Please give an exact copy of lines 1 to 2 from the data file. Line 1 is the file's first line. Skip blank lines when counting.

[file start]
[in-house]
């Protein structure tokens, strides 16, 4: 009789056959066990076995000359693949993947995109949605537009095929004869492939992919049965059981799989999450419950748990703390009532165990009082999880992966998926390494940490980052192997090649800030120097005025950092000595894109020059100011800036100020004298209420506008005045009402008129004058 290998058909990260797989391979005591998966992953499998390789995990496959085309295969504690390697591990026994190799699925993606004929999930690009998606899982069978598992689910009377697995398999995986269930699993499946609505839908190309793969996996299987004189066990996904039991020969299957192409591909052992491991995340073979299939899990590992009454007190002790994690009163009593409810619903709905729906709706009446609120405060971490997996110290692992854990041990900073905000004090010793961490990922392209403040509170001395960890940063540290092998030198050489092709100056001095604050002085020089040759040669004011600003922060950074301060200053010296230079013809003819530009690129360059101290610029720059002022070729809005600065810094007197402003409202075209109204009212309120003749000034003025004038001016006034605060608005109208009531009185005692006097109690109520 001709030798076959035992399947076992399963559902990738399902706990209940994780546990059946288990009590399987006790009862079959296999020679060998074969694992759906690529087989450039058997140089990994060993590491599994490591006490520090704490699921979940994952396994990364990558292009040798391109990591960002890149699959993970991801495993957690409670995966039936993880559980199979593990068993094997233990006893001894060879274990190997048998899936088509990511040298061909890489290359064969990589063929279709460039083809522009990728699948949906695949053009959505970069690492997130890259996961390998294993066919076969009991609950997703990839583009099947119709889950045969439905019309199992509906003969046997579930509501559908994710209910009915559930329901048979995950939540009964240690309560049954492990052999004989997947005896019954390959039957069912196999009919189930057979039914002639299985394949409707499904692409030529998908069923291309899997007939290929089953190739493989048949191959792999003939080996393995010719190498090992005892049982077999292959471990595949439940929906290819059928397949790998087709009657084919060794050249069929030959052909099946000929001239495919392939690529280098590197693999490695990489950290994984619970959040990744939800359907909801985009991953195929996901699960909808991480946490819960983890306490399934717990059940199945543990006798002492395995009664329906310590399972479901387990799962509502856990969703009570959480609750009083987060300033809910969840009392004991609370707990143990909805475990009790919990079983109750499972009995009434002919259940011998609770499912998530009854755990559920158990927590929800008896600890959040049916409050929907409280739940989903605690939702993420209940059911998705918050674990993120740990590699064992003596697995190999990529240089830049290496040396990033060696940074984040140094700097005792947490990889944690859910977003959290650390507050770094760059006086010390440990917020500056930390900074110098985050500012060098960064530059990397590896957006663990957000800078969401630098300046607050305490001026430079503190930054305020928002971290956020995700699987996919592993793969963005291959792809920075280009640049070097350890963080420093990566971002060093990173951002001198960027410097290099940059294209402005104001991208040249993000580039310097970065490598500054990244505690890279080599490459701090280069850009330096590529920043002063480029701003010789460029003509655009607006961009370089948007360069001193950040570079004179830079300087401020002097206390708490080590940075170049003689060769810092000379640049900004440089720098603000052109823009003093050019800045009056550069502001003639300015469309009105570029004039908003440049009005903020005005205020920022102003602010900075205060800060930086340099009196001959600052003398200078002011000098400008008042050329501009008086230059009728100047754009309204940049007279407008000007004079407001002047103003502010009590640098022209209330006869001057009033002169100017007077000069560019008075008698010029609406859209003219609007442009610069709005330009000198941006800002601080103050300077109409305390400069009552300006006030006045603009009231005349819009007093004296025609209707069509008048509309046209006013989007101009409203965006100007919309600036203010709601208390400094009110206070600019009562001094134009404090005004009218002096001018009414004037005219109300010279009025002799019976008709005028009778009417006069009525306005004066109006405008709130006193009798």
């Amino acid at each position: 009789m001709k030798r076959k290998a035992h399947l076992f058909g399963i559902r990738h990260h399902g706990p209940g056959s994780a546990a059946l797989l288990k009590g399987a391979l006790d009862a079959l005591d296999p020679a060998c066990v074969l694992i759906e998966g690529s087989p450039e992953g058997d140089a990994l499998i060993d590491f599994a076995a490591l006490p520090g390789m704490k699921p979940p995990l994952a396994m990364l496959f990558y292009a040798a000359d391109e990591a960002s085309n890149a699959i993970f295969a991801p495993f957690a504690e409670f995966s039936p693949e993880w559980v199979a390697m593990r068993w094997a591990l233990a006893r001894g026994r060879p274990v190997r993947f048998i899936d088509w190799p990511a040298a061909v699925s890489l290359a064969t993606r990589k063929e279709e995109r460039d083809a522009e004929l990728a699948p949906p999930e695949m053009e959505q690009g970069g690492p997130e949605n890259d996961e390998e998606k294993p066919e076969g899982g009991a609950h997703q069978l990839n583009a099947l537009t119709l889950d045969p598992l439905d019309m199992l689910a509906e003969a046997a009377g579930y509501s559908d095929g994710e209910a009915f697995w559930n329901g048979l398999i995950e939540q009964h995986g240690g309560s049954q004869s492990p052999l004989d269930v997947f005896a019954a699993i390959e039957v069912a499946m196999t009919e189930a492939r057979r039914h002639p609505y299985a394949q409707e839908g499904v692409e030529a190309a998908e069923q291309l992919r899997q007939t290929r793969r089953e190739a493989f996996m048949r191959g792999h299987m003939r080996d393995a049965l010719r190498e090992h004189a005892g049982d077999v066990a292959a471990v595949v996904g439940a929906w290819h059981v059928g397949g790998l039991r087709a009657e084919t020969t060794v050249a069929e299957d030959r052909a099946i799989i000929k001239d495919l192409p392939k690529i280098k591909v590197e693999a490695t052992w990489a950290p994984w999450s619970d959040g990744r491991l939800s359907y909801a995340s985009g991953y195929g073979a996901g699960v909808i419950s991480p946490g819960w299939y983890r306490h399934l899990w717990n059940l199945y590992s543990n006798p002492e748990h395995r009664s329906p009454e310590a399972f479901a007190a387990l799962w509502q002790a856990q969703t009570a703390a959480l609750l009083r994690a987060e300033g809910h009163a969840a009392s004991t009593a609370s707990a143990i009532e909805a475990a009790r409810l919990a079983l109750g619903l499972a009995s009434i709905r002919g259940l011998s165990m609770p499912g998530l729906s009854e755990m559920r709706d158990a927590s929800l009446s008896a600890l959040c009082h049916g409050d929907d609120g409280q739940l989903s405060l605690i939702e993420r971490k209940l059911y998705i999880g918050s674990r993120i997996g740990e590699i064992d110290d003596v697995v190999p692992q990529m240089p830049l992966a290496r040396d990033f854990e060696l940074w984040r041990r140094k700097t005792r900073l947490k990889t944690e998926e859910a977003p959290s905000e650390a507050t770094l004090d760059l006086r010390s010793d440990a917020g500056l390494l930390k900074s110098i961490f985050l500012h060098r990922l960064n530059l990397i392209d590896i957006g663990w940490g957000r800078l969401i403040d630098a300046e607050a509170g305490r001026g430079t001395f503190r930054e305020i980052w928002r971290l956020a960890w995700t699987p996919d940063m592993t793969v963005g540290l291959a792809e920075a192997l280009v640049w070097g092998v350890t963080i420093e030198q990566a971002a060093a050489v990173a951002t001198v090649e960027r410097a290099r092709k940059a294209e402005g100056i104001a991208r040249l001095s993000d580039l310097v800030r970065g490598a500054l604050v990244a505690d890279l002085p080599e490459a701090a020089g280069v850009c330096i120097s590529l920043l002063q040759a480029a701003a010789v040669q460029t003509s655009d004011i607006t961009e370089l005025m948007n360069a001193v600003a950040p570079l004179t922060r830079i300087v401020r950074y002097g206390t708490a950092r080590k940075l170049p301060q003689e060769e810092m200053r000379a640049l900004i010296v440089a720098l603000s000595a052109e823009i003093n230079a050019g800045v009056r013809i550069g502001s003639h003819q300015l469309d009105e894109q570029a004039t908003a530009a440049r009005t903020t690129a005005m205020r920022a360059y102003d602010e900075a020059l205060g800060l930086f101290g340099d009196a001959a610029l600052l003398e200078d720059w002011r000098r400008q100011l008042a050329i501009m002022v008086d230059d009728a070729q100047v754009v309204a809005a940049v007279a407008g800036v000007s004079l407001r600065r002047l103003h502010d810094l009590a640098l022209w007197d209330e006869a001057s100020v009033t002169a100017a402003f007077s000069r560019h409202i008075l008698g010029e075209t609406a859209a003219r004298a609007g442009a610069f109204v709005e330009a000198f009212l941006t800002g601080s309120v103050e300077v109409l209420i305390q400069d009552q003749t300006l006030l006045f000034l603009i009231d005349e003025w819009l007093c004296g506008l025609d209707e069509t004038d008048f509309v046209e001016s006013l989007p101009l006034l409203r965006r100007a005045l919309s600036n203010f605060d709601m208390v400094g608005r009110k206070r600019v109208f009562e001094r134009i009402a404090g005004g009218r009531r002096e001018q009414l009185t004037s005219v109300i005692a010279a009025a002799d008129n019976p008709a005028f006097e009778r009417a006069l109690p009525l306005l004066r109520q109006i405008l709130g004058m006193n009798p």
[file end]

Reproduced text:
[in-house]
């Protein structure tokens, strides 16, 4: 009789056959066990076995000359693949993947995109949605537009095929004869492939992919049965059981799989999450419950748990703390009532165990009082999880992966998926390494940490980052192997090649800030120097005025950092000595894109020059100011800036100020004298209420506008005045009402008129004058 290998058909990260797989391979005591998966992953499998390789995990496959085309295969504690390697591990026994190799699925993606004929999930690009998606899982069978598992689910009377697995398999995986269930699993499946609505839908190309793969996996299987004189066990996904039991020969299957192409591909052992491991995340073979299939899990590992009454007190002790994690009163009593409810619903709905729906709706009446609120405060971490997996110290692992854990041990900073905000004090010793961490990922392209403040509170001395960890940063540290092998030198050489092709100056001095604050002085020089040759040669004011600003922060950074301060200053010296230079013809003819530009690129360059101290610029720059002022070729809005600065810094007197402003409202075209109204009212309120003749000034003025004038001016006034605060608005109208009531009185005692006097109690109520 001709030798076959035992399947076992399963559902990738399902706990209940994780546990059946288990009590399987006790009862079959296999020679060998074969694992759906690529087989450039058997140089990994060993590491599994490591006490520090704490699921979940994952396994990364990558292009040798391109990591960002890149699959993970991801495993957690409670995966039936993880559980199979593990068993094997233990006893001894060879274990190997048998899936088509990511040298061909890489290359064969990589063929279709460039083809522009990728699948949906695949053009959505970069690492997130890259996961390998294993066919076969009991609950997703990839583009099947119709889950045969439905019309199992509906003969046997579930509501559908994710209910009915559930329901048979995950939540009964240690309560049954492990052999004989997947005896019954390959039957069912196999009919189930057979039914002639299985394949409707499904692409030529998908069923291309899997007939290929089953190739493989048949191959792999003939080996393995010719190498090992005892049982077999292959471990595949439940929906290819059928397949790998087709009657084919060794050249069929030959052909099946000929001239495919392939690529280098590197693999490695990489950290994984619970959040990744939800359907909801985009991953195929996901699960909808991480946490819960983890306490399934717990059940199945543990006798002492395995009664329906310590399972479901387990799962509502856990969703009570959480609750009083987060300033809910969840009392004991609370707990143990909805475990009790919990079983109750499972009995009434002919259940011998609770499912998530009854755990559920158990927590929800008896600890959040049916409050929907409280739940989903605690939702993420209940059911998705918050674990993120740990590699064992003596697995190999990529240089830049290496040396990033060696940074984040140094700097005792947490990889944690859910977003959290650390507050770094760059006086010390440990917020500056930390900074110098985050500012060098960064530059990397590896957006663990957000800078969401630098300046607050305490001026430079503190930054305020928002971290956020995700699987996919592993793969963005291959792809920075280009640049070097350890963080420093990566971002060093990173951002001198960027410097290099940059294209402005104001991208040249993000580039310097970065490598500054990244505690890279080599490459701090280069850009330096590529920043002063480029701003010789460029003509655009607006961009370089948007360069001193950040570079004179830079300087401020002097206390708490080590940075170049003689060769810092000379640049900004440089720098603000052109823009003093050019800045009056550069502001003639300015469309009105570029004039908003440049009005903020005005205020920022102003602010900075205060800060930086340099009196001959600052003398200078002011000098400008008042050329501009008086230059009728100047754009309204940049007279407008000007004079407001002047103003502010009590640098022209209330006869001057009033002169100017007077000069560019008075008698010029609406859209003219609007442009610069709005330009000198941006800002601080103050300077109409305390400069009552300006006030006045603009009231005349819009007093004296025609209707069509008048509309046209006013989007101009409203965006100007919309600036203010709601208390400094009110206070600019009562001094134009404090005004009218002096001018009414004037005219109300010279009025002799019976008709005028009778009417006069009525306005004066109006405008709130006193009798």